Gems or Duds?
Dear Mr. Berko: I am 67, am divorced and inherited 172 shares of Diageo, 287 shares of Dollar Tree, 84 shares of Ruby Tuesday and 1,783 shares of AT&T. I know your opinion on AT&T. I’ll keep it for the rest of my life. But I need your opinion on the other three. The certified public accountant who did my father’s taxes introduced me to a stockbroker who recommended I sell all of the stocks, including AT&T, and buy a $100,000 annuity guaranteeing 9 percent. They spent three hours with me and my daughter, telling us that this annuity is the “best investment next to sunshine.” When we discovered that the commission would have been 10 percent and the management fee would have been 5.5 percent annually, we declined. What do you think about the three stocks? — RN, Oklahoma City
Dear RN: Sounds as if those two cretins can catch flies with their tongues. Be glad you didn’t get caught in their trap. That annuity is foul vomitus and a terrible recommendation from two deplorables. Fire that CPA and his rogue.
Diageo PLC (DEO-$104) has many ancestor companies, the earliest of which, Justerini & Brooks, formed in 1749. After a panoply of mergers, Diageo was formed 248 years later. Diageo is a nonsense name like Exxon. “Dia” is a Latin word meaning “day,” and “geo” is a Greek root word meaning “world.” According to DEO’s branding consultant, Diageo refers to a company that “gives pleasure every day, everywhere.” That’s a stretch!
In 2016, DEO produced, marketed and distributed $14 billion worth of alcoholic beverages — including the world’s top two brands, Johnnie Walker and Smirnoff. DEO lights up my radar because brands such as Crown Royal, J&B, Baileys, Ketel One, Tanqueray, Don Julio, Captain Morgan, Ciroc and Guinness are probably on a shelf of every household in the industrialized world. By 2021, analysts expect revenues to grow by 30 percent, to $18.5 billion, with earnings improving by 50 percent, to $7.35 a share, and an increase in the $3.50 dividend to $4.45. DEO’s financial position is A-plus, and Wall Street believes that DEO could trade at $145 by 2021. Keep this stock.
Dollar Tree (DLTR-$85) is a discount variety store selling thousands of items at a buck apiece. The success of the dollar store concept is a threat to big grocers and convenience stores. In the past five years, the compound annual growth rate of the dollar store industry’s revenues has increased by 8.5 percent, with consumables accounting for 67.4 percent of aggregate sales. DLTR has done even better than that, with revenues in the past 10 years growing fivefold. Combined profits from DLTR’s 14,400 locations have also grown fivefold, thanks to net profit margins of 5.1 percent — the highest in the industry. And unlike those of other stores in the retail industry, DLTR’s revenues and earnings are nearly impervious to recession, inflation and the economic cycle. Most DLTR customers are lower- or middle-class consumers who shop at discount stores to save money, especially on personal care items and food products.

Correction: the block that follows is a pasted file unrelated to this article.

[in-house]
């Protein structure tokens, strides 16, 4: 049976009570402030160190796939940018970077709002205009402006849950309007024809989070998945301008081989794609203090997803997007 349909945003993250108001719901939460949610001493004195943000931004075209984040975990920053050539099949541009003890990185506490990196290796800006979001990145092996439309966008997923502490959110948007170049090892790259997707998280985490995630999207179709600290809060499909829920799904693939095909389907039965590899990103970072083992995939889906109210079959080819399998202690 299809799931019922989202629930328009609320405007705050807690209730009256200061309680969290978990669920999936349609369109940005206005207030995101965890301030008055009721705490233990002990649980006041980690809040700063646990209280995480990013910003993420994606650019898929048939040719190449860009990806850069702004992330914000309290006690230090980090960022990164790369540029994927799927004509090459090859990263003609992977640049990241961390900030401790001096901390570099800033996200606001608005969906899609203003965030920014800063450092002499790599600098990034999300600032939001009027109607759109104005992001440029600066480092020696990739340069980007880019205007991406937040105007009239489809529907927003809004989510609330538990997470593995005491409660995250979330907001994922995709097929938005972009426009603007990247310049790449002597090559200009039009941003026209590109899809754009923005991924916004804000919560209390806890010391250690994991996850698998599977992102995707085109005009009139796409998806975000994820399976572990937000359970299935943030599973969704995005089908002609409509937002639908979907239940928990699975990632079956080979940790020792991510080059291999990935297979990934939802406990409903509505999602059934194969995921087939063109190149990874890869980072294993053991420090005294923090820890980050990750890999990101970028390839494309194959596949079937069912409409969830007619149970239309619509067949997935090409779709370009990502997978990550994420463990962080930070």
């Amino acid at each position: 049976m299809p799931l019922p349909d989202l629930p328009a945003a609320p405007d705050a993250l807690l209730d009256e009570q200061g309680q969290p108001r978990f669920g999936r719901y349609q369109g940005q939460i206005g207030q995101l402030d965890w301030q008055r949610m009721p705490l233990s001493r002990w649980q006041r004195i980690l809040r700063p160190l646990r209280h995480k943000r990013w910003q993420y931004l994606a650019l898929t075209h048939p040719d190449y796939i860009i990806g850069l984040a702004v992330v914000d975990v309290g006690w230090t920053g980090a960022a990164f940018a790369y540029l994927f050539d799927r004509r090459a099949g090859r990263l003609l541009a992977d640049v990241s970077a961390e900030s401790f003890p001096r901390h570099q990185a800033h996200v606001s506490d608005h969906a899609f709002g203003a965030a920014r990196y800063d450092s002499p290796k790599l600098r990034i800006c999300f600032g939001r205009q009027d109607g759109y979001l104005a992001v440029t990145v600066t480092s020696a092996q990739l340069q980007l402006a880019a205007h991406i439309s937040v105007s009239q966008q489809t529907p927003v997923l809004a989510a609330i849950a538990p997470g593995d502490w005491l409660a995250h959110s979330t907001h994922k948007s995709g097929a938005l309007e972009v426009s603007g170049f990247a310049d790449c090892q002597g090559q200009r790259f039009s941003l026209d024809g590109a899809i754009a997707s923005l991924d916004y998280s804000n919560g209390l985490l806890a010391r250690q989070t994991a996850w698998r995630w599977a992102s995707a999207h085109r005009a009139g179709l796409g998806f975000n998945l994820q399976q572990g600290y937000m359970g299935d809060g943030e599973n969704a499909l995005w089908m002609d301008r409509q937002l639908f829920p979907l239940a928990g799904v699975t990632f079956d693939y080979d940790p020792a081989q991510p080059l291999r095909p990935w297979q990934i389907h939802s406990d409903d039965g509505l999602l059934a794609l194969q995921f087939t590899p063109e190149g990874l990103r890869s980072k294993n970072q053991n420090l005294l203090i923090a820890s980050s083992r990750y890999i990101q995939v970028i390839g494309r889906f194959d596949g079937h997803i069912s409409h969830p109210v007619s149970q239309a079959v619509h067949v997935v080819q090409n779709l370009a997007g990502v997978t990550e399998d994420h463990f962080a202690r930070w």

DLTR stores have frozen food sections (with hamburgers, fish tacos, etc., also at a buck each) and sell condiments, varieties of canned fruits and vegetables, cereals, tuna, bread and similar consumables. DLTR also sells toothpaste, hair spray, soap, deodorant and the like. The U.S. food stamp program, serving more than 40 million people, costs taxpayers about $75 billion a year. It’s estimated that the program could save $30 billion a year if Congress required food stamp users to shop at DLTR, where a family of four can be well-fed for less than $38 a week.
This is a jim-dandy stock for conservative long-term investors. The Street believes that DLTR could see revenues reach $30 billion by 2021 and post earnings of $7.40 a share, nearly double this year’s earnings. Some analysts think DLTR could trade above the $165 mark, and it probably will split after the price exceeds $100. Keep this stock.
I’d rather gargle with liquid nitrogen than own Ruby Tuesday (RT-$3.50). Enough said!
Please address your financial questions to Malcolm Berko, P.O. Box 8303, Largo, FL 33775, or email him at email@example.com. To find out more about Malcolm Berko and read features by other Creators Syndicate writers and cartoonists, visit the Creators Syndicate website at www.creators.com.
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